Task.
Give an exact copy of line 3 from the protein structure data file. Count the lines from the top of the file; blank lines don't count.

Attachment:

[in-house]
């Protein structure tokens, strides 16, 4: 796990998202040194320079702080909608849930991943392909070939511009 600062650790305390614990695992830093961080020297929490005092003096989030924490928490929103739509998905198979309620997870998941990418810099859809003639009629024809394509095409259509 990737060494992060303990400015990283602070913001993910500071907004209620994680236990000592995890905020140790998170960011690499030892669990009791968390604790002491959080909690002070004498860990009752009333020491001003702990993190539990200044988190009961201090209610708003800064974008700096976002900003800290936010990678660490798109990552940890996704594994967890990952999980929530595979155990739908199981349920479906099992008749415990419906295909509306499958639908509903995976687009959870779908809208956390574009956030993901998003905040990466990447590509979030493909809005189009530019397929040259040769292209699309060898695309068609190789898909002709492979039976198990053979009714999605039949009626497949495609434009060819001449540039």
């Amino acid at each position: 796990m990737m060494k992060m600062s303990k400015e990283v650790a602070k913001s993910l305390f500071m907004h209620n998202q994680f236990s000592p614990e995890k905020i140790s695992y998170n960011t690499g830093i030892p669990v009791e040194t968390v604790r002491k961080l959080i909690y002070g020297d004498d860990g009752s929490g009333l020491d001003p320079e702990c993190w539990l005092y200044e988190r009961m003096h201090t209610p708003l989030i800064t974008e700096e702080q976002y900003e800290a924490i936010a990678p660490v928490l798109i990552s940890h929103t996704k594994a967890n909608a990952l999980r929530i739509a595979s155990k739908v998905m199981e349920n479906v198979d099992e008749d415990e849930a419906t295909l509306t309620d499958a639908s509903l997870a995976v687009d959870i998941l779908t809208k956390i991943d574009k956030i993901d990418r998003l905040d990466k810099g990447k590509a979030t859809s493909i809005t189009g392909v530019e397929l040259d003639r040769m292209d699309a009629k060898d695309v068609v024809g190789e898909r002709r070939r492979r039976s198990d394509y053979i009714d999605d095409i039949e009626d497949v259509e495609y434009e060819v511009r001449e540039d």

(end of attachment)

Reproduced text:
């Amino acid at each position: 796990m990737m060494k992060m600062s303990k400015e990283v650790a602070k913001s993910l305390f500071m907004h209620n998202q994680f236990s000592p614990e995890k905020i140790s695992y998170n960011t690499g830093i030892p669990v009791e040194t968390v604790r002491k961080l959080i909690y002070g020297d004498d860990g009752s929490g009333l020491d001003p320079e702990c993190w539990l005092y200044e988190r009961m003096h201090t209610p708003l989030i800064t974008e700096e702080q976002y900003e800290a924490i936010a990678p660490v928490l798109i990552s940890h929103t996704k594994a967890n909608a990952l999980r929530i739509a595979s155990k739908v998905m199981e349920n479906v198979d099992e008749d415990e849930a419906t295909l509306t309620d499958a639908s509903l997870a995976v687009d959870i998941l779908t809208k956390i991943d574009k956030i993901d990418r998003l905040d990466k810099g990447k590509a979030t859809s493909i809005t189009g392909v530019e397929l040259d003639r040769m292209d699309a009629k060898d695309v068609v024809g190789e898909r002709r070939r492979r039976s198990d394509y053979i009714d999605d095409i039949e009626d497949v259509e495609y434009e060819v511009r001449e540039d």